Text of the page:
John Barrymore takes on the double role of the kindly doctor and his horrible alter ego. This adaptation is Stevenson with a pinch of Wilde thrown in for good measure. This was the film that finally made Barrymore a movie star to match his acclaim on the stage. And the makeup! The makeup!
Continue reading “Dr. Jekyll and Mr. Hyde (1920) A Silent Film Review”
One of the most analyzed silent films. One of the most watched silent films. One of the most famous silent films. What else is there to be said about The Cabinet of Dr. Caligari? Well, I’m giving it a shot. We’re going to see if we can unravel the mystery of the film’s meaning. A daunting task? Only slightly.
Douglas Fairbanks stars in the very first Zorro movie. The tale is familiar: Zorro is a Californian Robin Hood, who robs from the rich, gives to the poor, fights oppression, romances the beautiful Lolita and does battle with the villainous Captain Ramon. And, this being a Fairbanks vehicle, there is quite a lot of leaping about in the bargain!
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White Almond Flower (Clarine Seymour) is a flapper-ish island girl who just can’t choose between a sickly missionary (Creighton Hale) and an atheist beach bum (Richard Barthelmess). Will WAF be “civilized” or will she be free to continue her moonlight idolatry? D.W. Griffith directs this tale of religion, the nature of civilization and shimmy-shimmy shakes.
Continue reading “The Idol Dancer (1920) A Silent Film Review”
William S. Hart trades his Stetson for a blue policeman’s hat in this gangland drama. Hart is a safecracker-turned-cop who finds himself at odds with his larcenous family and targeted by a former business partner. But, as we all know, Hart is not someone to be trifled with.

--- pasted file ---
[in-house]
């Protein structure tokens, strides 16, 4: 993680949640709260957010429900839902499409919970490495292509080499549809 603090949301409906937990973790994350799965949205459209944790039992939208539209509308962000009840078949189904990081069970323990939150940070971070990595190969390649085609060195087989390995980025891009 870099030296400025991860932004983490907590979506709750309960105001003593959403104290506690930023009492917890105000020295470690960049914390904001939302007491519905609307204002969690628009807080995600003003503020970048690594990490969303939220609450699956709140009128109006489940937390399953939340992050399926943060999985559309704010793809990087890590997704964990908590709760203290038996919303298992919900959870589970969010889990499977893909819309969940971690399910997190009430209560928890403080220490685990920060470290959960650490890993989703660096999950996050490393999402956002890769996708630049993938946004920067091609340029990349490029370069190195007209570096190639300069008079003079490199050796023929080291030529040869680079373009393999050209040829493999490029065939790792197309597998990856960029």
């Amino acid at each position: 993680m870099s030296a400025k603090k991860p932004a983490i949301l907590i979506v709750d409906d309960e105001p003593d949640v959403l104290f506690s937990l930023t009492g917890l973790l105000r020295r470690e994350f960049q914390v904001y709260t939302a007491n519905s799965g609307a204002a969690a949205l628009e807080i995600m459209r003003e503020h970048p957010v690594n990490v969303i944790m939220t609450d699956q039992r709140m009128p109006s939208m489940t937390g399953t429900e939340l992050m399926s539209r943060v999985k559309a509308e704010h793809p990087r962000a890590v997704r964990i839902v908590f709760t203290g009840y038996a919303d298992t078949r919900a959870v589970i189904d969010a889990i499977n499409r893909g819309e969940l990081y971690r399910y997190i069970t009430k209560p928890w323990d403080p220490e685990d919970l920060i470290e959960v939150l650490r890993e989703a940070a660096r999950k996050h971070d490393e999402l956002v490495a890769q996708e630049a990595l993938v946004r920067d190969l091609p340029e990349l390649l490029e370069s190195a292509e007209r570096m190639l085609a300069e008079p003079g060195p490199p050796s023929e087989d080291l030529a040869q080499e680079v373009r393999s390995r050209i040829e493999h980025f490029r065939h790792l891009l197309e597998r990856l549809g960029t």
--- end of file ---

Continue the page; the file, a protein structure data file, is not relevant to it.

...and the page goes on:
Continue reading “The Cradle of Courage (1920) A Silent Film Review”
Director D.W. Griffith attempts to showcase his protegee, Carol Dempster, in this ocean-themed crime drama. An accused murderer is hiding out on a South Sea island with his daughter. The long arm of the law is closing in. How far will she go to make sure that her dear old dad stays free?
Continue reading “The Love Flower (1920) A Silent Film Review”
It’s Gloria Swanson’s turn to be the offending party in this DeMille marital comedy. She is a lovely young prude who moralizes her husband right into the waiting arms of another woman. Only then does Gloria realize that she has made a mistake and a little romance helps in marriage. Armed with this knowledge- and a wild wardrobe- she sets out to win back her man.
Director D.W. Griffith dives back into country melodrama with this adaptation of a hoary stage smash. Lillian Gish plays Anna, a country girl seduced and abandoned by a rich cad. The resulting baby dies and Anna is alone in the world. She meets the kindly Bartlett family and it seems that her life is taking a turn for the better… that is until her past is exposed.
Con artists and deep sea divers collide in this Thomas Ince-produced adventure yarn. Hobart Bosworth is a diver trying to save his son from the clutches of a scheming city woman who wants to use his diving abilities to make a fortune in ill-gotten gains. This is one of the best silent dramas you have never heard of.